TERM• Chromosome   – A structure made of DNA and histones• DNA (deoxyribonucleic acid)   – A polynucleotide that contains ...
• Genome   – The complete complement of an organism’s genes   – An organism’s genetic material• Chromatin   – Content of t...
• Karyokinesis  – Division of the nucleus during cell division• Gene  – Functional unit of heredity  – Composed of DNA whi...
The concept of cell division• Basic characteristics of cell division• Characteristics of cell survival, DNA and  chromosome
THE CONCEPT OF CELL DIVISION.• Modern cell theory states that ‘All new cells  are derived from other cell’.  – All cells w...
There are two basic types:1.Mitosis which results in all daughter cells  having the same number of chromosomes  as the par...
• Cell division  – involves the distribution of identical genetic material    (DNA) to two daughter cells.• A dividing cel...
The cell cycle• Description of the four stages in the cell cycle• General explanation events during the G1, S  and G2 foll...
THE CELL CYCLE.1. The complete sequence of   events in the life of an   individual diploid cell.2. The four stages of the ...
i.   G1 - The first growth     phase•    The longest phase•    Volume of cytoplasm     increase•    Protein synthesis•    ...
ii. S phase•   DNA synthesis phase•   The cell’s DNA replicates    and non consist of two    identical chromatids.iii. G2 ...
iv. Mitosis•   This process of    nuclear division and    followed by division    of cytoplasm called    cytokinesis.
Mitosis• Explain the mitotic cell division using diagrams and  photographs• Show the position of the chromosomes at each s...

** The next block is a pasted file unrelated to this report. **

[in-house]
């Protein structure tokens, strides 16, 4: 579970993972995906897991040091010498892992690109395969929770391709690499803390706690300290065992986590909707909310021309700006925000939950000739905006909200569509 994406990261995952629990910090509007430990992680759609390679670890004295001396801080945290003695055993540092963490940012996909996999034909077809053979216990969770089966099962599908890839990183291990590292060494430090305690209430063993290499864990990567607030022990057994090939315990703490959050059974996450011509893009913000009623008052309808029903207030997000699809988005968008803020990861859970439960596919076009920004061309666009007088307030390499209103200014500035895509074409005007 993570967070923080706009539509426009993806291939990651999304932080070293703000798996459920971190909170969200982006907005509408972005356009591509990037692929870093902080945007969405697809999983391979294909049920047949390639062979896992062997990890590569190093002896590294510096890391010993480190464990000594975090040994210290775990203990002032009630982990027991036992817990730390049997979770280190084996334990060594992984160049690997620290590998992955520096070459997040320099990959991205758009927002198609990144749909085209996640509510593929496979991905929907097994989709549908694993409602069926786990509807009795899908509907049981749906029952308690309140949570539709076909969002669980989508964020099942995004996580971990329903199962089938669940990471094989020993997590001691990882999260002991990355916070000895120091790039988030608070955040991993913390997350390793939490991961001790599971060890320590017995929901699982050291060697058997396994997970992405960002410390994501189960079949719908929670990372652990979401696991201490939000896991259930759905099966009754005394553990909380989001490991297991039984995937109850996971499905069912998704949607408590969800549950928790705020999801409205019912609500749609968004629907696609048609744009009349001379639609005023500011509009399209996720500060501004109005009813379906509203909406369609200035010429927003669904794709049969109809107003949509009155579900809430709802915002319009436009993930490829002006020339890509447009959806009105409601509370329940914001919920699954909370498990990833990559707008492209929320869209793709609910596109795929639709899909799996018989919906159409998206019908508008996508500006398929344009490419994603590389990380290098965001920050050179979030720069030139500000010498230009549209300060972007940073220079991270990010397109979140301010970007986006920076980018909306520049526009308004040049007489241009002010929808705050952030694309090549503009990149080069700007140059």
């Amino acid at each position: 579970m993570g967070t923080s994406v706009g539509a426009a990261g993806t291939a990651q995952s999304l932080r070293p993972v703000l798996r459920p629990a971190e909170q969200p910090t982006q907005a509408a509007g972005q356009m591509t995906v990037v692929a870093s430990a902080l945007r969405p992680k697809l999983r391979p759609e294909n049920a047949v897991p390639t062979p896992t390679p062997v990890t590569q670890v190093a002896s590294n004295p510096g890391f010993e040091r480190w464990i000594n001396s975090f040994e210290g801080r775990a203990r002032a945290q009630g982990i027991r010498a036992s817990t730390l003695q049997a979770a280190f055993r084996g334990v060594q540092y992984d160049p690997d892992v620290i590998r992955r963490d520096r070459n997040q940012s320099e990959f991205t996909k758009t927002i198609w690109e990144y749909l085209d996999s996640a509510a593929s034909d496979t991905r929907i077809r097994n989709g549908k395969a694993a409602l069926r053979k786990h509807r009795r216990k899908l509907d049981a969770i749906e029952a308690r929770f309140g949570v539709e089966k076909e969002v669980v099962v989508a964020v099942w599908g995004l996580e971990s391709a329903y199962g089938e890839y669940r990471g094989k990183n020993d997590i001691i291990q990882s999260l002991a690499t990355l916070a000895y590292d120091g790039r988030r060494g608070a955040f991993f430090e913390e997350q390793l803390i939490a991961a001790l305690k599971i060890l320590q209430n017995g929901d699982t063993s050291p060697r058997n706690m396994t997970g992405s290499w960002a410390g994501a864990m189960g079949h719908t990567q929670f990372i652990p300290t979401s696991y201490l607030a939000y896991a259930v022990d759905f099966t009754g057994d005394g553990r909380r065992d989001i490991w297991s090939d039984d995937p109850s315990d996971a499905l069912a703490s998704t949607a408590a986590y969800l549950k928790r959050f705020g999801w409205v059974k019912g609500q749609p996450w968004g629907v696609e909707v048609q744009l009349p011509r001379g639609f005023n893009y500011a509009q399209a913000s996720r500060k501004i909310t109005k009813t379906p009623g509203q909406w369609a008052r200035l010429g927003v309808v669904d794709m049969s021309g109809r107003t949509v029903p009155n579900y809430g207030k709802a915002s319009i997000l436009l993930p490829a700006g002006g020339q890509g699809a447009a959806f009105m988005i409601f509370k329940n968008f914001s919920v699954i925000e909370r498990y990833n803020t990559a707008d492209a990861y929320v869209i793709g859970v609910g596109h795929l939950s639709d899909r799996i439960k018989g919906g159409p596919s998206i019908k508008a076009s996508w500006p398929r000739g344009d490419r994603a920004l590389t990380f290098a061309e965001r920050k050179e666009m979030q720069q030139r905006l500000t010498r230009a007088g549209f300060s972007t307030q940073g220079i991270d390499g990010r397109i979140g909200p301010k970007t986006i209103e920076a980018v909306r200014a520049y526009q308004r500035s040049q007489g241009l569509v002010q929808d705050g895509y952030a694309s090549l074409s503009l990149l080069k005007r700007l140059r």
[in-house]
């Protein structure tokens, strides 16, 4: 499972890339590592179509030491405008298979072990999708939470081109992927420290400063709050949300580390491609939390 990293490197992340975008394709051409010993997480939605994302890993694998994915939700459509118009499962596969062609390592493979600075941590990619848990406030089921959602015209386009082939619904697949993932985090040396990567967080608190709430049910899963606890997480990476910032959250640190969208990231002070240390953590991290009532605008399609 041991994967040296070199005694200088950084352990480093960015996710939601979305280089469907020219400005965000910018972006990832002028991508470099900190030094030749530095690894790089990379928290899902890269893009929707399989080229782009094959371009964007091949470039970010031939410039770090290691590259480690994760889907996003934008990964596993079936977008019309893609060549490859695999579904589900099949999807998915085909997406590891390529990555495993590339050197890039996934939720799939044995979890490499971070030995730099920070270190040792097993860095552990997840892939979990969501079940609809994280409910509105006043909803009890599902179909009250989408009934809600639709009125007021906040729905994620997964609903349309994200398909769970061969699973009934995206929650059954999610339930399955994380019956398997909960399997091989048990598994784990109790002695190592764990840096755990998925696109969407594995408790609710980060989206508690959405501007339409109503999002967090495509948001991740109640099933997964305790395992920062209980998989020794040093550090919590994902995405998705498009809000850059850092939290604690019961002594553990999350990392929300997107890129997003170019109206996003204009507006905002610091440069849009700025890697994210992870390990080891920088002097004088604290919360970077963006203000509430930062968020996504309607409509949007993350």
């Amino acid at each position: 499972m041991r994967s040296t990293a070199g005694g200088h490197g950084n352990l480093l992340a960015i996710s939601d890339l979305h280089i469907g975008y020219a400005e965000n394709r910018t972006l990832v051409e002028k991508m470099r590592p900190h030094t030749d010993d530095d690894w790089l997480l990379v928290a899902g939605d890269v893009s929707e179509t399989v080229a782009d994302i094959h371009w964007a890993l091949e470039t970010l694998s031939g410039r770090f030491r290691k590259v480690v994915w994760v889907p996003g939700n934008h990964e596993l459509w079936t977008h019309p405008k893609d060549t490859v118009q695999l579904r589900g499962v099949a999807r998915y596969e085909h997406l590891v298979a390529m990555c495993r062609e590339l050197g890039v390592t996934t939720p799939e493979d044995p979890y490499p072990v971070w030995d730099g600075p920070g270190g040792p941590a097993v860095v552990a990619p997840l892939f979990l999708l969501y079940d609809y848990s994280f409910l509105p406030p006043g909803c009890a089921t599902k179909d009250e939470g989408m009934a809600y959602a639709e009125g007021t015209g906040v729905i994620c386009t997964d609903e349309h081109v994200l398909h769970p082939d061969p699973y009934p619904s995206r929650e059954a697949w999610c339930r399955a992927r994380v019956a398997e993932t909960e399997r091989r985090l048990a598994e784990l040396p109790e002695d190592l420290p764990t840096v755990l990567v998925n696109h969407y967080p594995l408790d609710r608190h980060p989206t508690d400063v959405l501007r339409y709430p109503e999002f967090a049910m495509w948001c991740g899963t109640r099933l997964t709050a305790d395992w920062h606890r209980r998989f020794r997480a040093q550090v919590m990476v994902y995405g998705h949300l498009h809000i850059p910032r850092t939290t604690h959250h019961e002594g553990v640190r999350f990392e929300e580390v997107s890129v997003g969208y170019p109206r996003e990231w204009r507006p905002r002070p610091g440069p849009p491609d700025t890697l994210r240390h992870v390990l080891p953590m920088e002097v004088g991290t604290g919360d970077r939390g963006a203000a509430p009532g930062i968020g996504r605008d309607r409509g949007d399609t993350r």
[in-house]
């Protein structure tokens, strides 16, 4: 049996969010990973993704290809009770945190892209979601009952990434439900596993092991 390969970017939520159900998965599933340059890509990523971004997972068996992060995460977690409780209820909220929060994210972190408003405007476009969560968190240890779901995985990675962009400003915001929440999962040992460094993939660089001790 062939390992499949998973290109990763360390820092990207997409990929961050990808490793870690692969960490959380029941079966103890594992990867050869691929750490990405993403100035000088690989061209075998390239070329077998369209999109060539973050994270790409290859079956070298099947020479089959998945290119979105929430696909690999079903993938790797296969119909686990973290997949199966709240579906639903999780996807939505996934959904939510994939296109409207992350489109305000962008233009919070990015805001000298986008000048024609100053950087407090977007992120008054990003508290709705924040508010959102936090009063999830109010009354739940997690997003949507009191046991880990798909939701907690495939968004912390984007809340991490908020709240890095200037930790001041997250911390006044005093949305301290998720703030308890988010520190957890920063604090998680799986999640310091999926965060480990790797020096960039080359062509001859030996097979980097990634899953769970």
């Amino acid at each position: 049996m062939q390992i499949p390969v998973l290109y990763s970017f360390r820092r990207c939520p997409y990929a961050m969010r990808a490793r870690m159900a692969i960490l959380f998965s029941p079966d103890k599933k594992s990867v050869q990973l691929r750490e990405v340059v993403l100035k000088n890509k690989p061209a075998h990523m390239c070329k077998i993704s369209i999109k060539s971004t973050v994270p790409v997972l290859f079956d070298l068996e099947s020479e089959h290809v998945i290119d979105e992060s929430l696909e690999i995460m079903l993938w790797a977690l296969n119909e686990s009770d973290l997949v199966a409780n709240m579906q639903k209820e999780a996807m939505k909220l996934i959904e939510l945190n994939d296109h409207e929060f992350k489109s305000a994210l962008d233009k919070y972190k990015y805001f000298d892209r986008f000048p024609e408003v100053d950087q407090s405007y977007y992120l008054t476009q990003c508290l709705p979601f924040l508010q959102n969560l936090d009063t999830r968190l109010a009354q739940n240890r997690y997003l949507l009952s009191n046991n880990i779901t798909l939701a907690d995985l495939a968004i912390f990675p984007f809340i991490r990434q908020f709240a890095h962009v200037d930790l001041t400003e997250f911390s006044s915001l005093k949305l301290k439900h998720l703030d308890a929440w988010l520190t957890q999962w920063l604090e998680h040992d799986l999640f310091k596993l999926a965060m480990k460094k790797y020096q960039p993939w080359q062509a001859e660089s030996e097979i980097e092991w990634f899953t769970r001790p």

MITOSIS2 phases :  i. nucleus division ( karyokinesis )  ii. cytoplasm division ( cytokinesis )4 stages:  i.     prophase ...
Mitosis in a generalized animal cell.
Prophase• Chromosomes   – visible as long, thin tangled threads.   – shorten and thicken   – comprise two chromatids joine...
Mitosis in a generalized animal cell.
Metaphase• The chromosomes  arranged themselves at  the centre of equator of  the spindle, and become  attached to certain...
Mitosis in a generalized animal cell.
Anaphase•   The centromeres split and further shortening of the spindle fibers causes the    two chromatids of each chromo...
Mitosis in a generalized animal cell.
Telophase•   The chromatids reach their respective poles and a new nuclear envelope    forms around each group.•   The chr...
Mitosis in a generalized animal cell.
Cytokinesis – division of cytoplasmIn Animal Cells• Occur by a process known    as cleavage.•   The first sign of cleavage...